Transport Africa Research Project
stakeholders have held a conference in Accra to discuss the use of local
materials in road construction.
The UK-funded project is investigating
the sustainability and resilience of transportation infrastructure (roads and
railways) in Ghana, Tanzania and South Africa.
Professor Samuel Ampadu, the
project investigator from the Kwame Nkrumah University of Science and
Technology, said the project was investigating the use of local materials for
road construction in low trafficked rural roads.
As a non-renewable natural
resource, good-quality materials meeting all the specifications are becoming
increasingly difficult to find close to road construction projects.
Field trials in other African
countries have demonstrated that many local materials that occur naturally in
the ground, can perform satisfactorily as construction materials.
They can be used to construct
all-weather roads when they are provided with a bituminous surfacing. This
means that the existing specifications for road construction materials need to
Using local materials provides
significant cost savings, as well as being more environmentally sustainable.
But local materials not meeting
the specifications are more sensitive to water movements into the road than
those traditionally used. Therefore, the research has to identify what
materials can be used in particular climatic conditions.
The project team had therefore installed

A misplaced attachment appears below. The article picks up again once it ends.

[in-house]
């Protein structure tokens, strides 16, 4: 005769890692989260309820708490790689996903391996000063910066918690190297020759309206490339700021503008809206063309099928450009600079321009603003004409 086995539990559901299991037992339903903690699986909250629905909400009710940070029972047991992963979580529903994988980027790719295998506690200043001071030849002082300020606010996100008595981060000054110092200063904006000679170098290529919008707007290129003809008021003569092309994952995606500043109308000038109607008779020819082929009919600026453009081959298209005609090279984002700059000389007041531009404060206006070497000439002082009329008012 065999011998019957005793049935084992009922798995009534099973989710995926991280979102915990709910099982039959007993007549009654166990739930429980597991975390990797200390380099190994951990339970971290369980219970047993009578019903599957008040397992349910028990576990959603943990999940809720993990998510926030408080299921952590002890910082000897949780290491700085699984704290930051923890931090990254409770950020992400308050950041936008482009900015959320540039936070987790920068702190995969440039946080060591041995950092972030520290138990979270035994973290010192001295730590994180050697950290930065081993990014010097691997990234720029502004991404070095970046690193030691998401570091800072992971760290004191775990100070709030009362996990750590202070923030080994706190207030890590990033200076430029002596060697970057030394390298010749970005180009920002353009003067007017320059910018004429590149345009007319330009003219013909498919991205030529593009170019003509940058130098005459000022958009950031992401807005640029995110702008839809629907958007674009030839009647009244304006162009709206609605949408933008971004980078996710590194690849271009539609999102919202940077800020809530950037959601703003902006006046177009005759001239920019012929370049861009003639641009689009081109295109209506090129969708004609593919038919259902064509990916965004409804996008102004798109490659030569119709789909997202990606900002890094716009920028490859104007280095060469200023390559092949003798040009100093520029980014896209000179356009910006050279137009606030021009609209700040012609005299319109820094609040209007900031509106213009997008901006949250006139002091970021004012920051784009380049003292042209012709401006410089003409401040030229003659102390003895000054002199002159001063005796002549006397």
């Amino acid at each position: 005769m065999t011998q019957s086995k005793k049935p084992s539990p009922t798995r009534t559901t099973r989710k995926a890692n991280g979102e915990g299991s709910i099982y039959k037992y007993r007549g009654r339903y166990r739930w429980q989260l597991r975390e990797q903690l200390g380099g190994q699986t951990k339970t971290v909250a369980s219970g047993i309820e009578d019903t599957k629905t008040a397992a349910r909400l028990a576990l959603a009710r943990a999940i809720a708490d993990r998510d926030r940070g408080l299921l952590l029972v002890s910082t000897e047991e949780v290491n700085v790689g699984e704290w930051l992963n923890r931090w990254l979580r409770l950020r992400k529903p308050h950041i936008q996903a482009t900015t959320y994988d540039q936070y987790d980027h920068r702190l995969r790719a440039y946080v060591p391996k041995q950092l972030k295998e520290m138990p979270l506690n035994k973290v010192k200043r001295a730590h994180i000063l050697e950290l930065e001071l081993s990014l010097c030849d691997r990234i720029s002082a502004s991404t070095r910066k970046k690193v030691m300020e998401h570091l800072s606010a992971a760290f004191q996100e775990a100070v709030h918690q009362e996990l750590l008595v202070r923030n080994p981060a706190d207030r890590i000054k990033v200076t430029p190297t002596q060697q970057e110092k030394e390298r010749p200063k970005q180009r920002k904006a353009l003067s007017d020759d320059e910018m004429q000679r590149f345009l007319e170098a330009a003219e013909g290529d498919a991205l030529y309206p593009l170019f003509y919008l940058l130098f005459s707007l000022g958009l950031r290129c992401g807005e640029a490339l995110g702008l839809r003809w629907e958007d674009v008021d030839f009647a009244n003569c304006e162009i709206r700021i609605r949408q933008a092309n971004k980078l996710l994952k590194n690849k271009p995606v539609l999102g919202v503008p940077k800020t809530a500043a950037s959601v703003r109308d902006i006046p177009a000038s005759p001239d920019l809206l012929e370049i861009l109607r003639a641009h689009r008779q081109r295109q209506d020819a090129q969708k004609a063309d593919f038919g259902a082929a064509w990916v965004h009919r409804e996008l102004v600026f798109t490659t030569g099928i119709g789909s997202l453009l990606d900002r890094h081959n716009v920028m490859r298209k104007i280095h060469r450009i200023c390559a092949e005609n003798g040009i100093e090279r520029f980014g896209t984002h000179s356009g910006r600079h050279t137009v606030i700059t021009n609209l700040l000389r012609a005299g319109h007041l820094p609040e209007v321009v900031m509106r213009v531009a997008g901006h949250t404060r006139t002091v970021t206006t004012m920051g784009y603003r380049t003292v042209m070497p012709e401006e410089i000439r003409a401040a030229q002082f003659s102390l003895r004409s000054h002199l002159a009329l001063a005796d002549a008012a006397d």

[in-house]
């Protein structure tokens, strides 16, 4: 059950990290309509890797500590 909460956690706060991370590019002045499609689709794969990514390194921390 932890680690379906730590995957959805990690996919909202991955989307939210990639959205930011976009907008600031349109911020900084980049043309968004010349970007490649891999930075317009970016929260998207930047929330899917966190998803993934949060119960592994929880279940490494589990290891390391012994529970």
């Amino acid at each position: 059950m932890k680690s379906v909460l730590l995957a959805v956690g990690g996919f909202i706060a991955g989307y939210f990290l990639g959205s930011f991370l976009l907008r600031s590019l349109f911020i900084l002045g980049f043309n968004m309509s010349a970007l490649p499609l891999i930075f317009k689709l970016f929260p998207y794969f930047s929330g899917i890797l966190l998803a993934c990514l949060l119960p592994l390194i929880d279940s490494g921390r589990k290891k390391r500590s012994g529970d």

instruments to measure moisture changes in roads in different climatic regions
of Ghana and Tanzania and in a railway embankment in South Africa.
The sensors will be able to
detect the amount of water penetrating into the road or railbed and the changes
in the properties of materials as they become wetter and drier.
The Transport Africa project is
funded by the UK Global Challenges Research Fund. This is a £1.5 billion (GH¢
10 billion) fund from the UK Government to support cutting-edge research that
addresses the challenges faced by developing countries.
Transport Africa has received
support of £1.1 million (GH¢ 7 million). The project is led by Durham
The work in Ghana is being done
by Kwame Nkrumah University of Science and Technology, with partners being
University of Pretoria, South Africa and Nyaoro & Associates in Tanzania.
“This project should also be
a catalyst for local research. We hope the Ministry of Roads and Highways will
commit funds for local research. Given the large investments the nation makes
in transport infrastructure development and maintenance, it is important that
infrastructure performs as intended and also any small savings on every project
will cumulatively become a large saving”, Prof. Ampadu said
Professor David Toll, the project
leader from the Department of Engineering at Durham University, said: “We
are very pleased to have the opportunity to present our research findings to
key stakeholders in Ghanaian government departments and companies in Accra. It
is essential that our research has practical value to Ghanaian civil engineers.
We want to see the findings being used to allow more economic all-weather road
construction that will benefit people living in rural areas.”